In order to be effective, educative activities should be structured around a significant theoretical background. Our theory of education with regard to virtue ethics is funded on the following theses:

  • according to the ethics of care, acting “good” means caring for others;
  •  in order to care for others, it is necessary to learn how to practice virtues.

On the basis of these premises, we present an educative project for children in primary school. The title of the project is “Melarete”: this word was born from a marriage of the Greek terms “meléte”, which means “care”, and “areté”, which means “virtue”. The educative activities in this project are structured in light of the following educative principles, which come from ancient philosophy:

  • according to the Aristotelian perspective, in order to learn virtues it is important to practice them;
  • according to the Socratic paideia, to learn means to acquire a clear concept of things, which occurs through maieutical discussion.

In accordance with these principles, we propose the following main activities: “basket of virtues”, “journal of virtues”, storytelling, and vignettes about ethical problems.



Our research is based on the epistemological paradigm of naturalistic inquiry”. According to this framework, the phenomenon under study should be explored in the context in which it appears. The context of our research is the school, where children are used to being involved in experiences aimed at facilitating their personal flourishing.

Our research can be described as:

  • “educative research”, because it involves participants in authentic educative experiences and considers these educative experiences as the object of the study;
  • “children-centred research”, because it focuses on the experiences of children and on the meaning processes elaborated by them;
  • “transformative research”, because it aims at providing an intervention in the current educative context in order to improve its quality;
  • “research for children”, because its primary goal is to offer good and meaningful experiences to the children involved, in order to facilitate their process of growth.

The questions at the basis of our research are of two kinds:

  • “explorative questions”, i.e. questions guided by the aim of discovering children’s original thinking about virtues;
  • “verifying questions”, i.e. questions that aim to determine whether the educative experiences provided to children by the project have been effective and, if yes, what educative effects have been produced.



Instruments used in educative research should be effective with respect to both the heuristic and the educative aims of the project. According to the “research for children” approach, a significant activity provides the researchers not only with the possibility of collecting valid data, but also the opportunity to involve children in positive experiences.

When research is designed in the light of naturalistic epistemology, it is important to use instruments similar to those used in the context that hosts the research. Specifically, when the research context is a school, it is significant to consider the use of instruments that are in some aspects similar to those used in the everyday classroom experience.

Following are the main activities proposed within the project “Melarete”.


1. The “basket of virtues”

The “basket of virtues” is a game that functions as a stimulus for dialogue with children about the general meaning of the term “virtue”, as well as the specific meanings of particular virtues such as “courage”, “generosity”, and “respect”. This activity can be used at the beginning of the educative experience in order to explore the original thoughts of the participants about the research object.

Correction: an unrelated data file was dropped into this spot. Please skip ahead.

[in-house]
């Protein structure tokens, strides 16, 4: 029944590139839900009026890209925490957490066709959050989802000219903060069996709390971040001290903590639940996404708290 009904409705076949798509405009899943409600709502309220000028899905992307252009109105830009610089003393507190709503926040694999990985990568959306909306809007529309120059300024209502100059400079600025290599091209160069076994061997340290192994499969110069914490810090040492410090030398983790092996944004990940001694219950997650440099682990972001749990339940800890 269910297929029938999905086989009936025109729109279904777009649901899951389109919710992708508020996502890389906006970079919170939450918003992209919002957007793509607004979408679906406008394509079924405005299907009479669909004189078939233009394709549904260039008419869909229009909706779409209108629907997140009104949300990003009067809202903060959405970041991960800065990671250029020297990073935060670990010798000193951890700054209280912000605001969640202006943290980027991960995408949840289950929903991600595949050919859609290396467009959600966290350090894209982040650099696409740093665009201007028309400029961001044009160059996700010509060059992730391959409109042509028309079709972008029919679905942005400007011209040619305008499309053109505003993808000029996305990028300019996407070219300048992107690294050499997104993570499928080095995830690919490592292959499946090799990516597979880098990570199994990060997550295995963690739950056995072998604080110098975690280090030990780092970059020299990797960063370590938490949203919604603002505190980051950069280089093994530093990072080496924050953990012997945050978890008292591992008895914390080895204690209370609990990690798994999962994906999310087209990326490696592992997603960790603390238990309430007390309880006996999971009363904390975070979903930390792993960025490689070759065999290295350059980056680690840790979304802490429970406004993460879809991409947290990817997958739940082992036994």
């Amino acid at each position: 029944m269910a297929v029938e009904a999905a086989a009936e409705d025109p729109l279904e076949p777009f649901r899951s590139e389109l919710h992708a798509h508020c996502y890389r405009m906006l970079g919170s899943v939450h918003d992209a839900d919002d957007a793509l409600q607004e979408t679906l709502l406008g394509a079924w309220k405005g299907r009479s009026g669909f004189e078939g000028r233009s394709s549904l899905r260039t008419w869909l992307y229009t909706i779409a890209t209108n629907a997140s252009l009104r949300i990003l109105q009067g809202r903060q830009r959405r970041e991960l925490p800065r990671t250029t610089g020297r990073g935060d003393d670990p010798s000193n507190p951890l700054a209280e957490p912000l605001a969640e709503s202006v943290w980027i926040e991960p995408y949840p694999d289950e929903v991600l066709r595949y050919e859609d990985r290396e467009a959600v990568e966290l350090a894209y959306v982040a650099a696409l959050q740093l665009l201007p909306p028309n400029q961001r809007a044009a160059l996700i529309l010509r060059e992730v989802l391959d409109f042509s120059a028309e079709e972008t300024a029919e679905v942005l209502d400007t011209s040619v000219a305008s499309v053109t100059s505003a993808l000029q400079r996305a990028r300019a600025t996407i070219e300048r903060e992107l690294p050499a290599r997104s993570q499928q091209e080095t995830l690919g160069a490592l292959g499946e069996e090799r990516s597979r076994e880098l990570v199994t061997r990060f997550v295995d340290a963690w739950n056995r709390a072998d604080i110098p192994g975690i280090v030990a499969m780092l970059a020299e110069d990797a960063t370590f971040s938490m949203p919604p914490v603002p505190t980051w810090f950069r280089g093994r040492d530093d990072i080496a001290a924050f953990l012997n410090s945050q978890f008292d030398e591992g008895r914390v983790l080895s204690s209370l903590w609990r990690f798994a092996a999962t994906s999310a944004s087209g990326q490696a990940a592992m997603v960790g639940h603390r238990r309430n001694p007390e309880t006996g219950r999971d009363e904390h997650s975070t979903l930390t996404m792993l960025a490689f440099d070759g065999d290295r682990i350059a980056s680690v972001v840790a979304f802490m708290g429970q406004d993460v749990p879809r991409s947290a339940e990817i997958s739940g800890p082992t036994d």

In this activity, the researchers prepare three baskets and 30 pieces of cardboard upon which are written the name of different “things”: specifically, there are 10 pieces of cardboard with the names of professions, 10 with the names of games, and 10 with the names of virtues. In class, the pieces of cardboard are distributed to the children so that every child has at least one. At this stage, the categories for the different “things” written on the pieces of cardboard are not revealed. Children are informed that the aim of the game is to give a name to the three baskets.

Every child is invited to read aloud his/her piece of cardboard and to put it in the basket that he/she thinks is best suited to contain it. Since the principle of order becomes clear over the course of the game, every child has the option to move the pieces of cardboard from one basket to another. When every piece of cardboard has been put in the baskets, children are invited to give a name to every basket.

The heuristic aim is to understand if children know the word “virtue”. If this word emerges from the children, they are required to give a definition of it. If this word doesn’t emerge from the children, it is instead introduced by the researchers; in this case, children are invited to examine the specific virtues written on the pieces of cardboard, choose the one that is most familiar to them and give a definition of it.


2. The “journal of virtues”

The “journal of virtues” is a reflective diary in which the children write down, once a week, one virtuous action they have performed in their everyday life. At the beginning of every child’s diary is drawn a tree; each time the child does a virtuous action, he/she is invited to attach a leaf to the tree. The leaves are made of paper, prepared by the researchers and given to the children along with the diary. Each virtue is associated with a specific color, and the child paints the leaf before attaching it to the tree drawn in his/her diary.